Tactical Objectivity on Global Strategic Alliance Formation: “Hybrid Alliances”

Tactical Objectivity on Global Strategic Alliance Formation: “Hybrid Alliances”

“Hybrid Alliances” hold the key for prospective growth in a new geostrategic world that is complete with challenges and threats.

In a constantly changing multi-dimensional environment, we seek modern and long-term alliance capacity building to ‘discipline’ and create a possible balance of power.

The article analyzes current situation on strategic alliances. Discusses regional and international environment strategic cooperation. Attempts to clarify the need of and about key alliances, as in turn they become Hybrid in nature, considering current and future global challenges.

According to Randall (2006), on Alliances, “…the greatest challenge is the translation of overwhelming might…” of alliances “…into effective influence”. Conditions of the 20th century chess board, according to Brzezinski, (Brzezinski, 1997), leveraged power through bilateral and multilateral alliances, that were based on power and influence. Even more so, the creation of Alliances based on Steven Walt’, Origins of Alliances, (Walt, 1987), assumed a role of power effectiveness but also influence in a world that was back in the days, ready to change, yet again.

Alliances are today founded and focused on elements and objectives of strategic profit-led affairs.  Any challenges and threats currently assumed can or should be solved, while opportunities emerge.

Alliances are created based on tactical objectivity, political acceptance but also necessity to project power and project influence. Alliances are redefined.  While current or new challenges and threats themselves are not symmetrical. They are certainly ‘hybrid’ and resilient to characteristics of tactical uses and methods that occur from any source of possible instability.

Alliances are today founded and focused on elements and objectives of strategic profit-led affairs.

As such, I assume that characteristics of alliances will eventually change, bringing an order to a new possibly balance of power. Evidently seen in various parts of our planet: Europe and its European Union and immediate neighborhood, South-East Europe, the Gulf, Eurasian region, Africa and East Asia or South Asia to name a few.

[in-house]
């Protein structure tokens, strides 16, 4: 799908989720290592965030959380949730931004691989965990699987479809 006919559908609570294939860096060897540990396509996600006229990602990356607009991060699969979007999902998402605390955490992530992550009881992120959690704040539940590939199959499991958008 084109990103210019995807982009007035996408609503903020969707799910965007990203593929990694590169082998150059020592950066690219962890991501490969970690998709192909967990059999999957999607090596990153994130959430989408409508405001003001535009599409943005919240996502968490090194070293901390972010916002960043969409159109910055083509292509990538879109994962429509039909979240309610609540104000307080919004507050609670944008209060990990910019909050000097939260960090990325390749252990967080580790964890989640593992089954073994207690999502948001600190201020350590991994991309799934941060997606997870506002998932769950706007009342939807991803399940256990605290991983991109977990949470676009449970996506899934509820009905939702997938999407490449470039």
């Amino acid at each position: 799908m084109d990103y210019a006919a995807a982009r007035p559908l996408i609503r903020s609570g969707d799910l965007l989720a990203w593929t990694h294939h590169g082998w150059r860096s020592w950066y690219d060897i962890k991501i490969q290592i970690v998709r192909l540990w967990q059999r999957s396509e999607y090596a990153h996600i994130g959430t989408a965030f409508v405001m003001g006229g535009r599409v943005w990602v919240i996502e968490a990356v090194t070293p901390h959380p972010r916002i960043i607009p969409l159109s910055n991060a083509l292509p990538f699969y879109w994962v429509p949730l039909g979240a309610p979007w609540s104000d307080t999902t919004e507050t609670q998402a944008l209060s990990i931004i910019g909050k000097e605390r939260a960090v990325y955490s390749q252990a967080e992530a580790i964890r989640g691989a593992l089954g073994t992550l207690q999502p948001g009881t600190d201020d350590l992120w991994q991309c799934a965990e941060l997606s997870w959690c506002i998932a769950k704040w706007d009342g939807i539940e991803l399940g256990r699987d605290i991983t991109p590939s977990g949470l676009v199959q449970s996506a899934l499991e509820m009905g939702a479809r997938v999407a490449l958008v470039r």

Allies see and face current challenges with traditional ways. While current and future challenges need to be promptly responded by non-traditional and multi-dimensional ways. As today’s challenges are of ‘hybrid nature’ and we just do not yet anticipate or know the actual outcome of all this chess-game that is never-ending.

Assuming that moving capital, cyber-world resilience and challenges, energy resourcefulness and scarcity, environmental degradation and needed reaction and proxy wars and stronger diversity of migrating continues, I assume that strong geostrategic changes are yet to come forth. Elements need much attention. And many issues seek solutions.

Alliances redefine a ‘game’ of power projection and influence.

Modern alliances, need to seek out strong strategic tactics and management. Need to have clear needs and goals to be met. To the extent possible alliances should be balanced and based on the need that more binds sides together than apart.

There is a need for agility through leadership; long-term rather than short term objectives; robust capacity building, while continue to acquire technological advances. Forecasting the future of alliances agility and operational/tactical training and deliverables. Strong strategic commitment, therefore is required. It will allow for alliances to provide resilience for and in operations; effective engagement in capacity to deliver.